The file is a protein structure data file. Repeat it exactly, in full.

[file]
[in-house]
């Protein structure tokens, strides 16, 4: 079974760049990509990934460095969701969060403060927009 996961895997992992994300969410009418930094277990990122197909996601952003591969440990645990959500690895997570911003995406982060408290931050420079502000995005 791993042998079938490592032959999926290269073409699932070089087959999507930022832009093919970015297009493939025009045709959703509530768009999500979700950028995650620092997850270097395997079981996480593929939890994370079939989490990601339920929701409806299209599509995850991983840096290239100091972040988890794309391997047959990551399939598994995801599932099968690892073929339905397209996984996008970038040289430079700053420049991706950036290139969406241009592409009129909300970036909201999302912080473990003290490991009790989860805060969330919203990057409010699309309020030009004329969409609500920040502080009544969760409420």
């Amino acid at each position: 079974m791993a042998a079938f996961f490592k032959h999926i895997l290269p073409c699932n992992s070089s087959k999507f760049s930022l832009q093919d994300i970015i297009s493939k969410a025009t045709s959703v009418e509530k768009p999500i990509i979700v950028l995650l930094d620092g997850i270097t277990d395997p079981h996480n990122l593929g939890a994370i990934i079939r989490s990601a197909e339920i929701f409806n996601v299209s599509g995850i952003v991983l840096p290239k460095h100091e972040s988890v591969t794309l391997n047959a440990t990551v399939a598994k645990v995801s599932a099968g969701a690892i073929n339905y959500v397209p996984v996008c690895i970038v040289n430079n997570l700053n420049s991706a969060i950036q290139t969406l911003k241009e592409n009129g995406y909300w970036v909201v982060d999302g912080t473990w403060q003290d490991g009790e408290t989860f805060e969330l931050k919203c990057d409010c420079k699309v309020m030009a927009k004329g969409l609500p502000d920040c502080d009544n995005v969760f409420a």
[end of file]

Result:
[in-house]
């Protein structure tokens, strides 16, 4: 079974760049990509990934460095969701969060403060927009 996961895997992992994300969410009418930094277990990122197909996601952003591969440990645990959500690895997570911003995406982060408290931050420079502000995005 791993042998079938490592032959999926290269073409699932070089087959999507930022832009093919970015297009493939025009045709959703509530768009999500979700950028995650620092997850270097395997079981996480593929939890994370079939989490990601339920929701409806299209599509995850991983840096290239100091972040988890794309391997047959990551399939598994995801599932099968690892073929339905397209996984996008970038040289430079700053420049991706950036290139969406241009592409009129909300970036909201999302912080473990003290490991009790989860805060969330919203990057409010699309309020030009004329969409609500920040502080009544969760409420």
């Amino acid at each position: 079974m791993a042998a079938f996961f490592k032959h999926i895997l290269p073409c699932n992992s070089s087959k999507f760049s930022l832009q093919d994300i970015i297009s493939k969410a025009t045709s959703v009418e509530k768009p999500i990509i979700v950028l995650l930094d620092g997850i270097t277990d395997p079981h996480n990122l593929g939890a994370i990934i079939r989490s990601a197909e339920i929701f409806n996601v299209s599509g995850i952003v991983l840096p290239k460095h100091e972040s988890v591969t794309l391997n047959a440990t990551v399939a598994k645990v995801s599932a099968g969701a690892i073929n339905y959500v397209p996984v996008c690895i970038v040289n430079n997570l700053n420049s991706a969060i950036q290139t969406l911003k241009e592409n009129g995406y909300w970036v909201v982060d999302g912080t473990w403060q003290d490991g009790e408290t989860f805060e969330l931050k919203c990057d409010c420079k699309v309020m030009a927009k004329g969409l609500p502000d920040c502080d009544n995005v969760f409420a």